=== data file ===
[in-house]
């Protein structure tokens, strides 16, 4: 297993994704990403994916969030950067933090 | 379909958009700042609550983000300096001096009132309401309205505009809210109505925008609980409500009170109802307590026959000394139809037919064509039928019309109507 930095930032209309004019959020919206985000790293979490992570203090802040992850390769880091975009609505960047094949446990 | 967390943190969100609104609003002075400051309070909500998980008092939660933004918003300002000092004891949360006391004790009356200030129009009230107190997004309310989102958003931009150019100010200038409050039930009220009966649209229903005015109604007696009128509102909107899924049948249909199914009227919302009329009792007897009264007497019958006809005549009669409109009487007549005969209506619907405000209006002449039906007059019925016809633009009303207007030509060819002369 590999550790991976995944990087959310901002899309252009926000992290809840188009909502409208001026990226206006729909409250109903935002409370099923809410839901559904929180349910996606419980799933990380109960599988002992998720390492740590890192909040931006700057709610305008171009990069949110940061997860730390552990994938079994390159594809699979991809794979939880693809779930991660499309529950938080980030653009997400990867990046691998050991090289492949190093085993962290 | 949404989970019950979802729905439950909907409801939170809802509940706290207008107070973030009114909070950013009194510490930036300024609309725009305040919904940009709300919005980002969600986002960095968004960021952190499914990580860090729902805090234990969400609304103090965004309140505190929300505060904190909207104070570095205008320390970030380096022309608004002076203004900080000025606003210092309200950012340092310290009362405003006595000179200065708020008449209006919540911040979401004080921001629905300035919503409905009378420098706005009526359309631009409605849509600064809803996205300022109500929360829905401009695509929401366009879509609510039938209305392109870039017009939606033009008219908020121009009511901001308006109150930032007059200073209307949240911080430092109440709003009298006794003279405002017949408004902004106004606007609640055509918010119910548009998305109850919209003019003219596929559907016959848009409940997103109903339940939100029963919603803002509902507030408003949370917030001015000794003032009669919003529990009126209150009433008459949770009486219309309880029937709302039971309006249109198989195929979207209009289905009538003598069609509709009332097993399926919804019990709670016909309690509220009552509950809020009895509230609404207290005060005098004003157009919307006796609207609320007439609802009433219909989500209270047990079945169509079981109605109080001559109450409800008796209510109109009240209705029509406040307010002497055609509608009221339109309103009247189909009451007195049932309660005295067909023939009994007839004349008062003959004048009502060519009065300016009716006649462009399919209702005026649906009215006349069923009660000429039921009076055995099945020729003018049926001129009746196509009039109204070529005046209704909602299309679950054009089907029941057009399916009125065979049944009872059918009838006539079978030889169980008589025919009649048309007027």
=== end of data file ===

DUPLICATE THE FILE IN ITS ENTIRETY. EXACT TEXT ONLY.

[in-house]
């Protein structure tokens, strides 16, 4: 297993994704990403994916969030950067933090 | 379909958009700042609550983000300096001096009132309401309205505009809210109505925008609980409500009170109802307590026959000394139809037919064509039928019309109507 930095930032209309004019959020919206985000790293979490992570203090802040992850390769880091975009609505960047094949446990 | 967390943190969100609104609003002075400051309070909500998980008092939660933004918003300002000092004891949360006391004790009356200030129009009230107190997004309310989102958003931009150019100010200038409050039930009220009966649209229903005015109604007696009128509102909107899924049948249909199914009227919302009329009792007897009264007497019958006809005549009669409109009487007549005969209506619907405000209006002449039906007059019925016809633009009303207007030509060819002369 590999550790991976995944990087959310901002899309252009926000992290809840188009909502409208001026990226206006729909409250109903935002409370099923809410839901559904929180349910996606419980799933990380109960599988002992998720390492740590890192909040931006700057709610305008171009990069949110940061997860730390552990994938079994390159594809699979991809794979939880693809779930991660499309529950938080980030653009997400990867990046691998050991090289492949190093085993962290 | 949404989970019950979802729905439950909907409801939170809802509940706290207008107070973030009114909070950013009194510490930036300024609309725009305040919904940009709300919005980002969600986002960095968004960021952190499914990580860090729902805090234990969400609304103090965004309140505190929300505060904190909207104070570095205008320390970030380096022309608004002076203004900080000025606003210092309200950012340092310290009362405003006595000179200065708020008449209006919540911040979401004080921001629905300035919503409905009378420098706005009526359309631009409605849509600064809803996205300022109500929360829905401009695509929401366009879509609510039938209305392109870039017009939606033009008219908020121009009511901001308006109150930032007059200073209307949240911080430092109440709003009298006794003279405002017949408004902004106004606007609640055509918010119910548009998305109850919209003019003219596929559907016959848009409940997103109903339940939100029963919603803002509902507030408003949370917030001015000794003032009669919003529990009126209150009433008459949770009486219309309880029937709302039971309006249109198989195929979207209009289905009538003598069609509709009332097993399926919804019990709670016909309690509220009552509950809020009895509230609404207290005060005098004003157009919307006796609207609320007439609802009433219909989500209270047990079945169509079981109605109080001559109450409800008796209510109109009240209705029509406040307010002497055609509608009221339109309103009247189909009451007195049932309660005295067909023939009994007839004349008062003959004048009502060519009065300016009716006649462009399919209702005026649906009215006349069923009660000429039921009076055995099945020729003018049926001129009746196509009039109204070529005046209704909602299309679950054009089907029941057009399916009125065979049944009872059918009838006539079978030889169980008589025919009649048309007027």